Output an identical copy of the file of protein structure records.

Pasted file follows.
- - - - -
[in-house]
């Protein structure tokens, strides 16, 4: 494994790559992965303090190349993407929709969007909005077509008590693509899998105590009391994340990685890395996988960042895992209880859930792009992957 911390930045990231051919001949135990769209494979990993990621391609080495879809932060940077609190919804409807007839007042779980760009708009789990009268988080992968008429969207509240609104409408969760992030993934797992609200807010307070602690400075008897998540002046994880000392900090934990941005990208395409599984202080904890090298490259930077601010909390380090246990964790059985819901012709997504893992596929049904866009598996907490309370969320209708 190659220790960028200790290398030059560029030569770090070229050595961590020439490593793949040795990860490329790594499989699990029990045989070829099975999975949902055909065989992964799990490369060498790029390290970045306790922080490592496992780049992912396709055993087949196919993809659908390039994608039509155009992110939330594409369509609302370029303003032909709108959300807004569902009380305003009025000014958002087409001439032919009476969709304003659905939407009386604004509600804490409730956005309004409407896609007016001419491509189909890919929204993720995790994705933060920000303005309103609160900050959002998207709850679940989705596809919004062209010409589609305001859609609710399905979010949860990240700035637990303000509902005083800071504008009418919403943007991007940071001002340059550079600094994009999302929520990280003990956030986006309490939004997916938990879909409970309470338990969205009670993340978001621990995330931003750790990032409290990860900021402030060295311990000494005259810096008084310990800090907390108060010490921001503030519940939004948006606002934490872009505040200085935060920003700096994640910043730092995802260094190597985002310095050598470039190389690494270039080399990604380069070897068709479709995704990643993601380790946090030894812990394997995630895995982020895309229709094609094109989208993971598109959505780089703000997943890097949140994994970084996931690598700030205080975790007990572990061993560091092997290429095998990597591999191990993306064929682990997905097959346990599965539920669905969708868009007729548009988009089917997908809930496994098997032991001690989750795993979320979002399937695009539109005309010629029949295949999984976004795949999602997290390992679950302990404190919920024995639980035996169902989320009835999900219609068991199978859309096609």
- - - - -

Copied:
[in-house]
């Protein structure tokens, strides 16, 4: 494994790559992965303090190349993407929709969007909005077509008590693509899998105590009391994340990685890395996988960042895992209880859930792009992957 911390930045990231051919001949135990769209494979990993990621391609080495879809932060940077609190919804409807007839007042779980760009708009789990009268988080992968008429969207509240609104409408969760992030993934797992609200807010307070602690400075008897998540002046994880000392900090934990941005990208395409599984202080904890090298490259930077601010909390380090246990964790059985819901012709997504893992596929049904866009598996907490309370969320209708 190659220790960028200790290398030059560029030569770090070229050595961590020439490593793949040795990860490329790594499989699990029990045989070829099975999975949902055909065989992964799990490369060498790029390290970045306790922080490592496992780049992912396709055993087949196919993809659908390039994608039509155009992110939330594409369509609302370029303003032909709108959300807004569902009380305003009025000014958002087409001439032919009476969709304003659905939407009386604004509600804490409730956005309004409407896609007016001419491509189909890919929204993720995790994705933060920000303005309103609160900050959002998207709850679940989705596809919004062209010409589609305001859609609710399905979010949860990240700035637990303000509902005083800071504008009418919403943007991007940071001002340059550079600094994009999302929520990280003990956030986006309490939004997916938990879909409970309470338990969205009670993340978001621990995330931003750790990032409290990860900021402030060295311990000494005259810096008084310990800090907390108060010490921001503030519940939004948006606002934490872009505040200085935060920003700096994640910043730092995802260094190597985002310095050598470039190389690494270039080399990604380069070897068709479709995704990643993601380790946090030894812990394997995630895995982020895309229709094609094109989208993971598109959505780089703000997943890097949140994994970084996931690598700030205080975790007990572990061993560091092997290429095998990597591999191990993306064929682990997905097959346990599965539920669905969708868009007729548009988009089917997908809930496994098997032991001690989750795993979320979002399937695009539109005309010629029949295949999984976004795949999602997290390992679950302990404190919920024995639980035996169902989320009835999900219609068991199978859309096609």